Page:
This book was a wonderful eye-opener for me.
I had no idea that the debates of these doctrines date back to the post apostolic age and have been thoroughly critiqued by so many.
Almost all of Protestantism has solemnly rejected what has for years been classified as "Hyper-Calvinism".
This is well known.
What is scantly known however to most Christians today is that which was classified throughout centuries of Christian scholasticism as "Hyper-Augustinianism", and rejected as unbalanced, extreme and tainted doctrine, is what is we today recognize as "Fundamental-Calvinism".
Interestingly, within Augustine's later teachings on predestination, he believed that God predestined the exact number of the elect according to the exact number of the fallen angels. Biblical or extra-biblical.....you decide.
The author provides a book full of quotations from church scholastics before and after Augustine showing a continual rejection of the extreme teachings of the Jansenists, pelegianism and manicheism as well as doctrines we recognize today as double-predestination and irresistible grace. And yet, Plato's espousal of the doctrine of full DDI (divine immutability), Neo-Platonism, pelegianism, manicheism and Hyper-Augustinianism have had their effect on our view of God and our interpretation of scripture.
Some quotes from the ancients pulled out of the book:
- The principle of free moral agency is preserved in and through the doctrine of sufficient grace (Nemesius "on the nature of man")
- Sin is never unilaterally imputed, but chosen, re-chosen, and transmitted historically and intergenerationally by repeated social choice. (Ephraim Syrus "Nisibene Hymns")
- To no one, not even the recalcitrant unfaithful, does God deny grace sufficient for salvation (Clement of Rome "First Epistle Corinthians")
- God antecedently wills that salvation of all, and no one is rejected by God except through the exercise of his or her own freedom (Cassian "Conferences")
- All of the descendants of Adam and Eve have Jesus Christ as their mediator (Prosper of Aquitaine "Grace and free will")
- God compels not, for compulsion is repugnant to God, but He supplies to those who seek, and bestows on those who ask, and opens to those who knock (Clement of Alexandria)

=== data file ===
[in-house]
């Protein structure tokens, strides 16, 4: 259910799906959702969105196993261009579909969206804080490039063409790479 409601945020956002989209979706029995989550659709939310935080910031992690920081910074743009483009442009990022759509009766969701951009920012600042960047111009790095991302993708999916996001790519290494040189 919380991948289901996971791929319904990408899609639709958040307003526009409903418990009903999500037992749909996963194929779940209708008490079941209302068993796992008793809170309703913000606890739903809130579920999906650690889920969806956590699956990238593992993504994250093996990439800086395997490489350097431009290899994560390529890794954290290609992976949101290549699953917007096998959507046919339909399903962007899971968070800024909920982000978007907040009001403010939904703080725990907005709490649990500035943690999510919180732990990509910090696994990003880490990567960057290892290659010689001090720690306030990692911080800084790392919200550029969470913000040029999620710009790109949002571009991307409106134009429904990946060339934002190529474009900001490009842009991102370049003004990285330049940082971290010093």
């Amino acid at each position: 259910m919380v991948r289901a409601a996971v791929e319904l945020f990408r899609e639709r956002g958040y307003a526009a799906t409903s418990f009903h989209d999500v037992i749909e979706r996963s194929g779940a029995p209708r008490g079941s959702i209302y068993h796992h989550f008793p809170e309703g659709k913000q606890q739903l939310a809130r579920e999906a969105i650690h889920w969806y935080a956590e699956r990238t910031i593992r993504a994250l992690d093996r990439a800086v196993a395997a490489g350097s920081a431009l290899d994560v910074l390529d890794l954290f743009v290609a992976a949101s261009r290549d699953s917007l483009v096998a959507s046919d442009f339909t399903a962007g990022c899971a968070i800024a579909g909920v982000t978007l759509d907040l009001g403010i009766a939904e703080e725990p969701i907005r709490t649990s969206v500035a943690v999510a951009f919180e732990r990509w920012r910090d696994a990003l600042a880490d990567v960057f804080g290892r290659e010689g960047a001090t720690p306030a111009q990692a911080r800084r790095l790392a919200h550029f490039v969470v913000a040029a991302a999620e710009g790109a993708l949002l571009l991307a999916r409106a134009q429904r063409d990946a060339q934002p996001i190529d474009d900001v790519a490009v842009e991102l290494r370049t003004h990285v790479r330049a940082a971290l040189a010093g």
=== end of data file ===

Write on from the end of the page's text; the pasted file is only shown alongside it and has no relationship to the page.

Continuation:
- God enlightens all so far as in Him lies. But some, willfully closing the eyes of their mind, would not receive the rays of that light, their darkness arises not from the nature of the light, but from their own wickedness, who willfully deprive themselves of the gift. All depends indeed on God, but not so that our free will is hindered (Chrysostom)
- The sin within man has not abolished his free will but it surely has depraved it, and no inward transformation can be effected without the assent of mans free will. (Victorin Strigel "The Weimar Disputation of 1560")
- The reception of God's electing love hinges upon man's yes or no decision, foreknown by God from eternity, but without coercively predetermining their human freedom (Cyprian "treatise")
- God has neither predestined anyone to evil, nor saved anyone unwillingly (Council of Quiersy)
- The intent of God to save all does not imply that God absolutely wills to save all whether they want to he saved or not, but that God wills that all may be saved by means appropriate to the nature of human freedom and moral integrity (Irenaeus "Against Heresies")
Calvinism is much much more though than a theology or a lens through which exegesis is extruded.
Calvinism is a tree. And every tree, coming from its own seed, bears fruit after its own kind.
Instead of examining every jot and title within this theological labyrinth, I beg the reader to first critically examine the fruit.
Take a good look at the characteristics that this plant produces in the lives of its advocates.
The scripture tells us that man can honor God with his lips, when in fact, his heart is far from it.
Rather than being courted by high and lofty ingenious arguments, stand back and quietly examine the fruit.
Do you see grace and mercy or do you see self-focus, self-assurance and self-boasting.
And just remember, if you eat of the tree, you will reproduce its fruit.